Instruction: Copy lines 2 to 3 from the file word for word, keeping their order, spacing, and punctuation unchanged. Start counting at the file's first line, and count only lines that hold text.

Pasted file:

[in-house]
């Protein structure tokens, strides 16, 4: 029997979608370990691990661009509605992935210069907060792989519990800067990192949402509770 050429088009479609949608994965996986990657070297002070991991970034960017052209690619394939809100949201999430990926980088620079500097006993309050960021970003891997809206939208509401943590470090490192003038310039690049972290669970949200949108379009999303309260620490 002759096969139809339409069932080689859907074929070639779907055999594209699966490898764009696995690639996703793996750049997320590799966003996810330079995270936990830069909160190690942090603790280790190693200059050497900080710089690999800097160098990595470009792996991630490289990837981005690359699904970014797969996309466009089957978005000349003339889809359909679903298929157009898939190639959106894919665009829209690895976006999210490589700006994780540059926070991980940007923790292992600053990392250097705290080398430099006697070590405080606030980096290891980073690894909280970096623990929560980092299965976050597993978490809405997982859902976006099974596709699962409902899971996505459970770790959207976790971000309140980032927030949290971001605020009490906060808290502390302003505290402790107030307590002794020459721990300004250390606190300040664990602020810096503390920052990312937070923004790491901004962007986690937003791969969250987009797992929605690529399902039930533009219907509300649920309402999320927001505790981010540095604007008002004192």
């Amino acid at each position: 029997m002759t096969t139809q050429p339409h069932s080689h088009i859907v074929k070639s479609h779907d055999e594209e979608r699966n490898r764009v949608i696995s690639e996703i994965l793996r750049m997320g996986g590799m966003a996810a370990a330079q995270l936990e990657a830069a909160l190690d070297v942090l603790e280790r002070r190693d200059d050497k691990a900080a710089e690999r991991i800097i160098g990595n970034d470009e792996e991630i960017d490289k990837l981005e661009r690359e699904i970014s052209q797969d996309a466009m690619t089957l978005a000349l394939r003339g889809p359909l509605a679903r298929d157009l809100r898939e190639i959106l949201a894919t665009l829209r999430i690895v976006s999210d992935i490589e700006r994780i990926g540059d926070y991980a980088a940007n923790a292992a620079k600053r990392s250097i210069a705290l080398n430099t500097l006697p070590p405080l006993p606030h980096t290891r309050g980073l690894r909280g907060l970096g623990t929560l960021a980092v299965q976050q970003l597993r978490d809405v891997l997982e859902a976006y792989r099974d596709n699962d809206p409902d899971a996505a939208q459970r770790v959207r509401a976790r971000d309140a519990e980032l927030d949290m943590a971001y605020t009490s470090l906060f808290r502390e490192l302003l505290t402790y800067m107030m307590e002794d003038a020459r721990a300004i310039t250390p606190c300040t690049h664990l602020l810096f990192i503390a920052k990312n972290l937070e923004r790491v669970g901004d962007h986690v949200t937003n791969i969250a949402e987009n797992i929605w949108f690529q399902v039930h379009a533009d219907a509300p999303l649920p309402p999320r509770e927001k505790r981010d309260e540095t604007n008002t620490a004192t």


């Protein structure tokens, strides 16, 4: 029997979608370990691990661009509605992935210069907060792989519990800067990192949402509770 050429088009479609949608994965996986990657070297002070991991970034960017052209690619394939809100949201999430990926980088620079500097006993309050960021970003891997809206939208509401943590470090490192003038310039690049972290669970949200949108379009999303309260620490 002759096969139809339409069932080689859907074929070639779907055999594209699966490898764009696995690639996703793996750049997320590799966003996810330079995270936990830069909160190690942090603790280790190693200059050497900080710089690999800097160098990595470009792996991630490289990837981005690359699904970014797969996309466009089957978005000349003339889809359909679903298929157009898939190639959106894919665009829209690895976006999210490589700006994780540059926070991980940007923790292992600053990392250097705290080398430099006697070590405080606030980096290891980073690894909280970096623990929560980092299965976050597993978490809405997982859902976006099974596709699962409902899971996505459970770790959207976790971000309140980032927030949290971001605020009490906060808290502390302003505290402790107030307590002794020459721990300004250390606190300040664990602020810096503390920052990312937070923004790491901004962007986690937003791969969250987009797992929605690529399902039930533009219907509300649920309402999320927001505790981010540095604007008002004192």
């Amino acid at each position: 029997m002759t096969t139809q050429p339409h069932s080689h088009i859907v074929k070639s479609h779907d055999e594209e979608r699966n490898r764009v949608i696995s690639e996703i994965l793996r750049m997320g996986g590799m966003a996810a370990a330079q995270l936990e990657a830069a909160l190690d070297v942090l603790e280790r002070r190693d200059d050497k691990a900080a710089e690999r991991i800097i160098g990595n970034d470009e792996e991630i960017d490289k990837l981005e661009r690359e699904i970014s052209q797969d996309a466009m690619t089957l978005a000349l394939r003339g889809p359909l509605a679903r298929d157009l809100r898939e190639i959106l949201a894919t665009l829209r999430i690895v976006s999210d992935i490589e700006r994780i990926g540059d926070y991980a980088a940007n923790a292992a620079k600053r990392s250097i210069a705290l080398n430099t500097l006697p070590p405080l006993p606030h980096t290891r309050g980073l690894r909280g907060l970096g623990t929560l960021a980092v299965q976050q970003l597993r978490d809405v891997l997982e859902a976006y792989r099974d596709n699962d809206p409902d899971a996505a939208q459970r770790v959207r509401a976790r971000d309140a519990e980032l927030d949290m943590a971001y605020t009490s470090l906060f808290r502390e490192l302003l505290t402790y800067m107030m307590e002794d003038a020459r721990a300004i310039t250390p606190c300040t690049h664990l602020l810096f990192i503390a920052k990312n972290l937070e923004r790491v669970g901004d962007h986690v949200t937003n791969i969250a949402e987009n797992i929605w949108f690529q399902v039930h379009a533009d219907a509300p999303l649920p309402p999320r509770e927001k505790r981010d309260e540095t604007n008002t620490a004192t």